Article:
Government that is on the side of corporations and business do not realize the real wealth of USA is produced by workers who make goods and services, and they need protection from moneyed interests. The company store and homes pay wages that equal the costs of stores and homes without enough left over for workers to buy health care, education, and other things that improve the quality of life. 

Labor unions, though too often corrupt, helped to equalize power between management and labor. International Workers of the World were active in Spokane during the mining days and in Seattle during the lumbering days. They were persecuted, shot, and ultimately defeated. I don't think they will remain quiet now when we need them. At least, that is my hope. 

Comment by Joan Denoo on May 25, 2013 at 1:01pm

"Fix the Debt" CEOs Enjoy Taxpayer-Subsidized Pay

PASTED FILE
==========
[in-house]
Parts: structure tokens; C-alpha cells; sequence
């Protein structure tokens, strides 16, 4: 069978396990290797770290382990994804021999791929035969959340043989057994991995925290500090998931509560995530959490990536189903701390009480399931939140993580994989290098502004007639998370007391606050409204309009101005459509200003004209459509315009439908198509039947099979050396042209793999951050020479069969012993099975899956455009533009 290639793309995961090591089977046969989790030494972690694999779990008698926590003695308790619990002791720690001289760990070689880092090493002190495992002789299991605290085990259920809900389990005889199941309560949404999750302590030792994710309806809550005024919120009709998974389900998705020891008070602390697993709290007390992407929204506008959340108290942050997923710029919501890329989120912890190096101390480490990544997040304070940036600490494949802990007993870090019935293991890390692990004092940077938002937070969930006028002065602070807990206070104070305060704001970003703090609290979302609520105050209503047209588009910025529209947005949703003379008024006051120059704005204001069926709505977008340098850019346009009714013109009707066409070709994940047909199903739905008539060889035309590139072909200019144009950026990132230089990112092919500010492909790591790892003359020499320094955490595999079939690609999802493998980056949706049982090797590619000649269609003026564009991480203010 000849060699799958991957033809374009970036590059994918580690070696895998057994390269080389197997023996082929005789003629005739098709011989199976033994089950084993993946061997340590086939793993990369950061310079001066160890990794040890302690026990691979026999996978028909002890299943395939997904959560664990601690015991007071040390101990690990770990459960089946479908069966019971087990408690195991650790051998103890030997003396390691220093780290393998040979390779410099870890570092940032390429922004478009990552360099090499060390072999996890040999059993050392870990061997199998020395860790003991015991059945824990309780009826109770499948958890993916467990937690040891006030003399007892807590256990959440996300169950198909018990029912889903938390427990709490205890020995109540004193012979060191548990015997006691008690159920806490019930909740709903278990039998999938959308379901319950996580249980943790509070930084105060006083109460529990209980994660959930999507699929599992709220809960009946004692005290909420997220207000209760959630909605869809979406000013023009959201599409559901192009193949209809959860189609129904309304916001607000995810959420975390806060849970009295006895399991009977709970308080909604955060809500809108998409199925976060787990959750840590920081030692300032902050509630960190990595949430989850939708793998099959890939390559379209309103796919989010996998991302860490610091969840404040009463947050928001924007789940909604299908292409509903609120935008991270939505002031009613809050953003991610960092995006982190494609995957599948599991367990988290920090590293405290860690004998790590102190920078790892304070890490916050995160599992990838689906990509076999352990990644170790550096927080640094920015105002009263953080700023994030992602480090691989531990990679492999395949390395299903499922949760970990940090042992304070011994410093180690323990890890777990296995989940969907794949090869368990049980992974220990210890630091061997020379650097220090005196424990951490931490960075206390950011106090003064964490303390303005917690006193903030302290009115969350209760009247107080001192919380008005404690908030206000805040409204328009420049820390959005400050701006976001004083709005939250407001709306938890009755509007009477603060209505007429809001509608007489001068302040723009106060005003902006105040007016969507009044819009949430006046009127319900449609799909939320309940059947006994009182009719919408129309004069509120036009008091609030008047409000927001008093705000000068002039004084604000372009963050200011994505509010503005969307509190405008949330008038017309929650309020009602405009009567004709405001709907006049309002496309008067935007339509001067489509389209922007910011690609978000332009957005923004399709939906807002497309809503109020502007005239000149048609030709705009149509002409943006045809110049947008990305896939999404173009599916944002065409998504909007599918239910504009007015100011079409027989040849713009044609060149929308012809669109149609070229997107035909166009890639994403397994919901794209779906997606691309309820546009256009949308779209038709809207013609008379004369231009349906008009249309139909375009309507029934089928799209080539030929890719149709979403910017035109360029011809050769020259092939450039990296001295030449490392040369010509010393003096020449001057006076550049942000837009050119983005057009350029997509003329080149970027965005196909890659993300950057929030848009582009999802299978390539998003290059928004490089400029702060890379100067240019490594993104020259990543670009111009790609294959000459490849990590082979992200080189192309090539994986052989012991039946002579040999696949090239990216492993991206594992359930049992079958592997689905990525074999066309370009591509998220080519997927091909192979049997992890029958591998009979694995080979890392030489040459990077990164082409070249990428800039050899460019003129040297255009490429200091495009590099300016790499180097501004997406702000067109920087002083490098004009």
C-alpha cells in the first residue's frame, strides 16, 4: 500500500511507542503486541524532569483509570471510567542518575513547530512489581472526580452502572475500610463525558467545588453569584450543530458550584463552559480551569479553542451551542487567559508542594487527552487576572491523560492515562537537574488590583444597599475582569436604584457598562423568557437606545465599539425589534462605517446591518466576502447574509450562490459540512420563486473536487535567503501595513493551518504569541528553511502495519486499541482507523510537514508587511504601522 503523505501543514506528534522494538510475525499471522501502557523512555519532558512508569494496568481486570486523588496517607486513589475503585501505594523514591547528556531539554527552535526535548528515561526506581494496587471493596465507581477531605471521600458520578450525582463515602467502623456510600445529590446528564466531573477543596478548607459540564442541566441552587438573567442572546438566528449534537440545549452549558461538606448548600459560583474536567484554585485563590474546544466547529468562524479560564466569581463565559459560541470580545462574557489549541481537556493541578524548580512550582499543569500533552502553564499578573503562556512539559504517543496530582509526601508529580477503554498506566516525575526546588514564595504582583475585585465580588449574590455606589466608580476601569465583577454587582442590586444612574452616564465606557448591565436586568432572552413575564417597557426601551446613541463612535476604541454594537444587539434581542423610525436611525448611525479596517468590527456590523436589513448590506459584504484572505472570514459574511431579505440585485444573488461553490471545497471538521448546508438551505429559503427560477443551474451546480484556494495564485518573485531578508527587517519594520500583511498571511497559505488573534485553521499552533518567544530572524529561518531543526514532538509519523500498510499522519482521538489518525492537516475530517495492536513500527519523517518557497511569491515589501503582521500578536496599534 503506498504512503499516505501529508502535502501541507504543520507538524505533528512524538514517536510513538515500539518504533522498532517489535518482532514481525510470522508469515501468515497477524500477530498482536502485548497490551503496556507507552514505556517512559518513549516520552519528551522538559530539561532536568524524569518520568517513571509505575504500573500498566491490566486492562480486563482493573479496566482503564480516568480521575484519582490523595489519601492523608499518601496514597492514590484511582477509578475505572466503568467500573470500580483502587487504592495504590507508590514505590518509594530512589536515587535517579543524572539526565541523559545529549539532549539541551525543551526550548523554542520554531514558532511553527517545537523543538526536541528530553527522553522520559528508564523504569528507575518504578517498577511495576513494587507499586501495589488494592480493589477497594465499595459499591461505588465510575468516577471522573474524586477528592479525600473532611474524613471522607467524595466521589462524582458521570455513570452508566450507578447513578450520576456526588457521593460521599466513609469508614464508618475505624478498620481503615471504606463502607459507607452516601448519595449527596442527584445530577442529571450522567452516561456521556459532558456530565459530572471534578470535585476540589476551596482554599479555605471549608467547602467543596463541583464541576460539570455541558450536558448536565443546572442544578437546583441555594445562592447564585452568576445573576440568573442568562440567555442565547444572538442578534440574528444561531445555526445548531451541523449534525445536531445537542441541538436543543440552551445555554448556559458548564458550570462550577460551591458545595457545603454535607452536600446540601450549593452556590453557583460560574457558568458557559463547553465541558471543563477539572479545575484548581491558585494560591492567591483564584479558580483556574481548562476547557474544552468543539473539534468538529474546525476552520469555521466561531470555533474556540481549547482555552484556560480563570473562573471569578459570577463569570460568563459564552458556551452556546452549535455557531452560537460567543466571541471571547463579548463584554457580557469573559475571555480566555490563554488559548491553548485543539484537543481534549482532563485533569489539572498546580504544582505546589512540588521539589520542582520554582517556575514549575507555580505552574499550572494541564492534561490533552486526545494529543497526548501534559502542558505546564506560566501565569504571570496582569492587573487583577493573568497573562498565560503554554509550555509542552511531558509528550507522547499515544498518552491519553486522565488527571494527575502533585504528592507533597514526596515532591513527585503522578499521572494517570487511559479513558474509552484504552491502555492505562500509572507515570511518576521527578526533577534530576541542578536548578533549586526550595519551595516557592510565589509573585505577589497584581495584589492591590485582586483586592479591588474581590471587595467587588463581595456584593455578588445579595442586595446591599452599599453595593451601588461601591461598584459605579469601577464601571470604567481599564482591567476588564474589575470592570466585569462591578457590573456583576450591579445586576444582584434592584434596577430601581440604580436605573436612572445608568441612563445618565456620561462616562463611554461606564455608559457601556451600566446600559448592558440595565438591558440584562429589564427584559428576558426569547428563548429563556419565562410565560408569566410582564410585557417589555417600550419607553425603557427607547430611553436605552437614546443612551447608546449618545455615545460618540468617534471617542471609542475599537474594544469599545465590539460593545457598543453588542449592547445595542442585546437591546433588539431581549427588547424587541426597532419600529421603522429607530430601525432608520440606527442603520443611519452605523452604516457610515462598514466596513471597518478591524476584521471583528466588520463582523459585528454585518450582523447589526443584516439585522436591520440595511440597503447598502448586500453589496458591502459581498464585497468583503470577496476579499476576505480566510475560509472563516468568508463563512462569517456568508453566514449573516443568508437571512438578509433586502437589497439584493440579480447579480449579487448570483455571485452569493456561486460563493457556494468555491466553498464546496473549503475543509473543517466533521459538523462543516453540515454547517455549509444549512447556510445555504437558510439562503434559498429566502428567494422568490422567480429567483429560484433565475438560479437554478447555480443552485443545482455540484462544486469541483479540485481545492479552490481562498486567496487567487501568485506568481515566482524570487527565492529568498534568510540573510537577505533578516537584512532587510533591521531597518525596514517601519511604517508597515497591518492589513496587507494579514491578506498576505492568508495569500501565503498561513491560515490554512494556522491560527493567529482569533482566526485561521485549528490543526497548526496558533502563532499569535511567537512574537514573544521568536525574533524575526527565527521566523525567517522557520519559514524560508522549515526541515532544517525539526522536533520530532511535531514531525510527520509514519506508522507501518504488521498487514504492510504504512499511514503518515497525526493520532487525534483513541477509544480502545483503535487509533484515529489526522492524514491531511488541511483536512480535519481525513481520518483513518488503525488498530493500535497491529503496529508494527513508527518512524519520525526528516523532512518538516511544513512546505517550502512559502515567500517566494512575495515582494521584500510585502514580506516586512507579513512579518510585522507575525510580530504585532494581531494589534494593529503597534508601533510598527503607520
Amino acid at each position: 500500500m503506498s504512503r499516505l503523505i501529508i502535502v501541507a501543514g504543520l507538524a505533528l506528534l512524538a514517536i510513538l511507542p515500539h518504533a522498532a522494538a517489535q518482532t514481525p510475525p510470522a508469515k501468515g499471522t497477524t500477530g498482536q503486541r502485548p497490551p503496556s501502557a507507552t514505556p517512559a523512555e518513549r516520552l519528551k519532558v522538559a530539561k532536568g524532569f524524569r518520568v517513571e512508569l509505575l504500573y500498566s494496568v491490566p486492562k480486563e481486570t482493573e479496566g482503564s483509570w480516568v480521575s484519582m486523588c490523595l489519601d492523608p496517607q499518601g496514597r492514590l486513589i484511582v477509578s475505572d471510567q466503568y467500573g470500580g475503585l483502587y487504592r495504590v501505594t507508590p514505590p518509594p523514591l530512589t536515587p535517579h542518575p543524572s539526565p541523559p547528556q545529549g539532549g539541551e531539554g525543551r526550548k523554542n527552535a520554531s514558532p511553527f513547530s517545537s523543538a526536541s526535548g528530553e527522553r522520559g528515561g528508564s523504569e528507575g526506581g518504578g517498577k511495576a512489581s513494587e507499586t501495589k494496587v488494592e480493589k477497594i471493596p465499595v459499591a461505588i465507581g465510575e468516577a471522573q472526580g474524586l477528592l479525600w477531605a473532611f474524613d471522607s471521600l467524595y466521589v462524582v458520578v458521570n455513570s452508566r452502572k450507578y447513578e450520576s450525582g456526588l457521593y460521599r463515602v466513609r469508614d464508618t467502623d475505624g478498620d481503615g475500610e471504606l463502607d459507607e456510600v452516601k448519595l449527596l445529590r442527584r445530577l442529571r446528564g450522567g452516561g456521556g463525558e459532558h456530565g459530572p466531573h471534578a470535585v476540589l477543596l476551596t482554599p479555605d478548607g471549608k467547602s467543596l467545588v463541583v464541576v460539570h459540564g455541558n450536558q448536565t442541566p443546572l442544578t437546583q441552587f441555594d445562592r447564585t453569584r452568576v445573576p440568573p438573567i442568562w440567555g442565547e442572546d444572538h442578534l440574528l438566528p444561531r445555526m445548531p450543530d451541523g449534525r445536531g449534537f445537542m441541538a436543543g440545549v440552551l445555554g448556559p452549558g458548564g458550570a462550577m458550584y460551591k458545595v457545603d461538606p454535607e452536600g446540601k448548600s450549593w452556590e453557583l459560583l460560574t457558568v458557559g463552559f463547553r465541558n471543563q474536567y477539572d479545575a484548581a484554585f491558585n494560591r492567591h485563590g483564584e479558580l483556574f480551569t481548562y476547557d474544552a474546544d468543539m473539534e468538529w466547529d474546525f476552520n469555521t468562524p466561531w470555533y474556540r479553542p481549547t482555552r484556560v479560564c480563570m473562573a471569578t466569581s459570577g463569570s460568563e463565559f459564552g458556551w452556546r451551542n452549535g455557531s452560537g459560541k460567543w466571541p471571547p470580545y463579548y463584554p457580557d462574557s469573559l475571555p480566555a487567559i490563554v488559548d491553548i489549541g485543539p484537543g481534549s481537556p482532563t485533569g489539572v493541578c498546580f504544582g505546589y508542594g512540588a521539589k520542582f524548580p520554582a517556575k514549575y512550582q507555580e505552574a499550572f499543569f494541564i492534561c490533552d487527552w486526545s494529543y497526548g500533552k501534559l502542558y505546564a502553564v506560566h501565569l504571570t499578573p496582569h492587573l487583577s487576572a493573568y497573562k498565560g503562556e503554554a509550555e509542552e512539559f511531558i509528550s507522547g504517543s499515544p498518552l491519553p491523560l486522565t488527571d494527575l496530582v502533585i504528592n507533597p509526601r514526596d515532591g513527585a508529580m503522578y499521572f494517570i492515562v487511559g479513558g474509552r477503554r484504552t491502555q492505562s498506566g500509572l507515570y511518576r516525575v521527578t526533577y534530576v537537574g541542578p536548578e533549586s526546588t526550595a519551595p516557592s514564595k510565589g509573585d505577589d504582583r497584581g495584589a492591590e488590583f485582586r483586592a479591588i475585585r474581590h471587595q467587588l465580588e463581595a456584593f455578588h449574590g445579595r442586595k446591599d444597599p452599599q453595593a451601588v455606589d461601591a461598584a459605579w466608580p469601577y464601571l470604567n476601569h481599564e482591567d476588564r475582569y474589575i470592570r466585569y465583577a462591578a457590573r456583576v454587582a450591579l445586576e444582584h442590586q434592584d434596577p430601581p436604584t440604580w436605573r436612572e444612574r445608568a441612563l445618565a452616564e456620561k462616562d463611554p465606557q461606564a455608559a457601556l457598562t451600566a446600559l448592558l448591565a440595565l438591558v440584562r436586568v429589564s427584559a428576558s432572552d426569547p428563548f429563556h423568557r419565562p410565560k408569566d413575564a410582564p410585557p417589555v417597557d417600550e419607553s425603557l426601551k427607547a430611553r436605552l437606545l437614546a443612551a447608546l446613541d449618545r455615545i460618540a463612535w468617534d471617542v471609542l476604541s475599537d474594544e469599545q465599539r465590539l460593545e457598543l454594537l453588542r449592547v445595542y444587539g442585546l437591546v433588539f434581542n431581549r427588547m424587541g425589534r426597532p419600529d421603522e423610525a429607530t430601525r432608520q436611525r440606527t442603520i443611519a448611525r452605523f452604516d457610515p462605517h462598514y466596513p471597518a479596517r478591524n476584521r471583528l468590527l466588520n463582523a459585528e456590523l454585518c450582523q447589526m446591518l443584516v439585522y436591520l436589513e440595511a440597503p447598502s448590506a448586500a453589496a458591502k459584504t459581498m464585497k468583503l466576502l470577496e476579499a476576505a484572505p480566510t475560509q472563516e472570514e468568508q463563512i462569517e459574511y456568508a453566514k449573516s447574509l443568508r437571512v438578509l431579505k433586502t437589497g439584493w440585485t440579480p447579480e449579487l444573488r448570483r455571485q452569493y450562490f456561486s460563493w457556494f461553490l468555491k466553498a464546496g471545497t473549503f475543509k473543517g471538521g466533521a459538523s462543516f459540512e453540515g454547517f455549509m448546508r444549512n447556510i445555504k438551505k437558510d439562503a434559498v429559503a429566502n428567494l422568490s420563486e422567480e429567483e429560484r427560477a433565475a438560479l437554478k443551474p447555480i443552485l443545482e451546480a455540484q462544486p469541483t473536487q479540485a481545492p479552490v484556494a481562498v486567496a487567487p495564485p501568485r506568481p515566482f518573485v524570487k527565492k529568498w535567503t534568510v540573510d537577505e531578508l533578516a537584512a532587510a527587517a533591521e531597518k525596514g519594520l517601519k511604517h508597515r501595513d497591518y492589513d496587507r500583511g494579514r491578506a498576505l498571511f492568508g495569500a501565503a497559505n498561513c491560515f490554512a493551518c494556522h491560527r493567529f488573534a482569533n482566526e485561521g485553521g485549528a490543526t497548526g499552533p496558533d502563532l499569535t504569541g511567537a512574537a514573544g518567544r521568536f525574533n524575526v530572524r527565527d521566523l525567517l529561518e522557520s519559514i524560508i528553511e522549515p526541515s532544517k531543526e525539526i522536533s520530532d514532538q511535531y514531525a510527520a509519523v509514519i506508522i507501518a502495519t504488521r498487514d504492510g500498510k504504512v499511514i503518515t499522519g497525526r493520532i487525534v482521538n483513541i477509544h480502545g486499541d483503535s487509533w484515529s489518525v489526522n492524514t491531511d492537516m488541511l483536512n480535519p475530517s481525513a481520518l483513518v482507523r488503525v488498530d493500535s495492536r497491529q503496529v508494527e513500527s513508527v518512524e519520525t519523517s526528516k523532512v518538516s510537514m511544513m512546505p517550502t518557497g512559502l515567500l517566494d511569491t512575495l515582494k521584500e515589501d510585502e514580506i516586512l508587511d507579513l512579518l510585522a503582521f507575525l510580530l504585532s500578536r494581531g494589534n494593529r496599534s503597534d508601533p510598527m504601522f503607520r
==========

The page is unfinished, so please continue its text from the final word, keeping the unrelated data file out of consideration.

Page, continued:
"Thanks to a “performance pay” tax loophole, large corporations in the United States today are routinely deducting enormous executive payouts from their income taxes. In effect, these companies are exploiting the U.S. tax code to send taxpayers the bill for the huge rewards they’re doling out to their top executives."

Comment by Joan Denoo on May 24, 2013 at 12:43pm

More of Richard's humor: 

via Richard Richter & Rich LaDuca

Comment by Joan Denoo on May 24, 2013 at 12:38pm

"Are you an open book"

Thanks to the ghoulish humor of Michael Richter & Ben Gerber 

Comment by Tom Sarbeck on May 20, 2013 at 7:12pm

Joan, I hope you see the similarities.

In the decades between the Civil War and FDR's New Deal, corporations treated employees here in the US of A as badly as they are now treating employees in other countries. And the government was on the corporations' side.

My mom's father was self-employed and did okay. I don't like to think of how they treated my dad's father; he and his family were among the urban poor in northern Kentucky.